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And able horses. s No porter at his gate ;
Timon; Importune him for my monies; be not ceas'd With Night denial ; nor then filenc'd, when“ Commend me to your master."—and the cap Plays in the right hand, thus :-But tell him, firrah, My uses cry to me, I must serve my turn Out of mine own; his days and times are past, And my reliances on his fracted dates, Has finit
credit. I I love, and honour him ;
which Theobald would alter, means only this. If I give my borse to Timon, i: immediately foals, and not only produces more, but able horses.
STEEVENS. No porter at bis gale; But rather one that fimiles, and fill invites] (imagine that a line is loft here, in which the behaviour of a furly porter was described.
JOHNSON. -Ro reason Can found bis fate in safety.--) The supposed meaning of this must be, No reason, by founding, fathoming, or trying, bis ftate, can find it safe. But as the words ftand, they imply, that no reason can safely found his fate. I read thus,
no reason Car found bis fiate in safety. Reason cannot find his fortune to have any safe or solid foundation.
The types of the first printer of this play were so work and defaced, that f and s are not always to be distinguished. JOHNSON.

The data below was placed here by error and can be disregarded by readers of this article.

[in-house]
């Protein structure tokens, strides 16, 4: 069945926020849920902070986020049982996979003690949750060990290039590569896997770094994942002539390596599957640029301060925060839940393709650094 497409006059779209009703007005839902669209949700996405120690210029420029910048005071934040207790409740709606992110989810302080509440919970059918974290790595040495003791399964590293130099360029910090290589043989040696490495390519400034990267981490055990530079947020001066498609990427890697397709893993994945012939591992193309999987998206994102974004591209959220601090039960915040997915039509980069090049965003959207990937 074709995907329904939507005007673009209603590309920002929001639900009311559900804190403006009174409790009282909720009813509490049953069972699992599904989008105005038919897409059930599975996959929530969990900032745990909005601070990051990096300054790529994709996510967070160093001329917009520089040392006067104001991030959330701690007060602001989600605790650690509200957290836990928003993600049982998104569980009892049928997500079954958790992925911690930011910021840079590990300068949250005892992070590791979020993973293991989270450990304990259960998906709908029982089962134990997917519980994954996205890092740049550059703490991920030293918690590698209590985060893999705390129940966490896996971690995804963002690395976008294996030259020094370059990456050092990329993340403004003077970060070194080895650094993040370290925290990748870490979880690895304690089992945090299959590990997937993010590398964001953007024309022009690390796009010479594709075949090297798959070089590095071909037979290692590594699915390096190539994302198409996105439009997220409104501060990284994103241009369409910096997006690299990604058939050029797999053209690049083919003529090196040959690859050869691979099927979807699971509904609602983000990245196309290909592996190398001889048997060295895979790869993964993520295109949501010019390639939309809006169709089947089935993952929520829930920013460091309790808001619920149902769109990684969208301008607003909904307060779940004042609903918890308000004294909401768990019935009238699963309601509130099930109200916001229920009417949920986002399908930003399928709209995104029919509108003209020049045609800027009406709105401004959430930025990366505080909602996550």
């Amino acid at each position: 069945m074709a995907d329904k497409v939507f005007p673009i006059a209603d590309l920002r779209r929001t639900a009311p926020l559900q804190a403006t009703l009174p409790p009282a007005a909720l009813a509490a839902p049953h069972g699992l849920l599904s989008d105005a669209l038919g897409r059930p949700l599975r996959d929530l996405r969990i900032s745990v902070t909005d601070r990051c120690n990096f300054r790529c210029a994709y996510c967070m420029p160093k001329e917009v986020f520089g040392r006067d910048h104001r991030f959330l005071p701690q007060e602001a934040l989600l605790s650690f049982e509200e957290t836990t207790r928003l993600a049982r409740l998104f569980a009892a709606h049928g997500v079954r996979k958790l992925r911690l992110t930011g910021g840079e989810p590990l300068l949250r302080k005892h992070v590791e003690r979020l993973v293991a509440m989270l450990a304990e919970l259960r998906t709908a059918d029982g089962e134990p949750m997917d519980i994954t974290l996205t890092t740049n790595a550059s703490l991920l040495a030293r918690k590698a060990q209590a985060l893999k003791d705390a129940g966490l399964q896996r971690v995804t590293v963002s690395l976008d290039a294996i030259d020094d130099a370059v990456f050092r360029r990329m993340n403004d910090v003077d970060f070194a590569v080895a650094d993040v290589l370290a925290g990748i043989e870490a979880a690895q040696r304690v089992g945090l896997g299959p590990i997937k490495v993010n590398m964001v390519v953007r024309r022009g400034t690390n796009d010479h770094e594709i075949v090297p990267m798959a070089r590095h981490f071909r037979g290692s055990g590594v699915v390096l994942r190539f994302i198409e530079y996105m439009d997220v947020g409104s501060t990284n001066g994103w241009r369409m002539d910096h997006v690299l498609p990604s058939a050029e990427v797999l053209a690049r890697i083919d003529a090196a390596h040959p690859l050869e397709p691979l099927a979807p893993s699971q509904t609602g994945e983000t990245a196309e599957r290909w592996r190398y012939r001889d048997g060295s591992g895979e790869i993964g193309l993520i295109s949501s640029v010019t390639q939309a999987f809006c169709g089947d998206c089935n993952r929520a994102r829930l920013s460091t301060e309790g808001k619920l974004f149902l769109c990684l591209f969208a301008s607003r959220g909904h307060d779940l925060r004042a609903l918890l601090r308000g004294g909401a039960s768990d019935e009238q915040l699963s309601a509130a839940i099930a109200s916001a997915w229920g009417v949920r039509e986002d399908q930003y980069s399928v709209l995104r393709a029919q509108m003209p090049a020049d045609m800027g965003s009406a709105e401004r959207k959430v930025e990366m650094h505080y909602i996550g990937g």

Ponor then silenc'd,-) Thus the oldest copy, I would read, nor thou filenc'd,
But must not break my back, to heal his finger :
Caph. I go, fir.
, And have the dates in compt.
Caph. I will, fir.
[Exeunt. SCENE II.
Changes 10 Timon's ball. Enter Flavius, with many bills in his hand. Flav. No care, no stop! So senseless of expence, That he will neither know how to maintain it, Nor cease his flow of riot: Takes no account How things go from him; and resumes no care Of what is to continue. Never mind Was to be so unwise, to be so kind.
What • Which flashes, &c.] Which, the pronoun relative, relating to ibings, is frequently used, as in this instance, by Shakespeare, ina stead of who, the pronoun relative, applied to perfons. I he use of the former instead of the latter is Itill preserved in the Lord's prayer.
STEEVENS. Take the bonds along with you, And have the dates in. Come.] Certainly, ever since bonds were given, the date was put in when the bond was entered into: and these bonds Timon had already given, and the time limited for their payment was lapsed. The senator's charge to his servant must be to the tenour as I have amended the text; Take good notice of the dates, for the better computation of the interest due upon them. THEOBALD.
What shall be done ? He will not hear, till feel :
Enter Capbis, with the servants of Isidore and Varro.
Nothing can be worse, or more obscurely expressed: and all for the sake of a wretched rhime. To make it sense and grammar, ir Should be supplied thus,
-Never mind Was (made) to be so unwise, [in order to be so kind. i. e. Nature, in order to make a profuse mind, never before endowed any man with fo large a share of folly. WARBURTON.
Of this mode of expression conversation affords many examples : “ I was always to be blamed, whatever happened.” “I am in the lottery, but I was always to draw blanks." Johnson.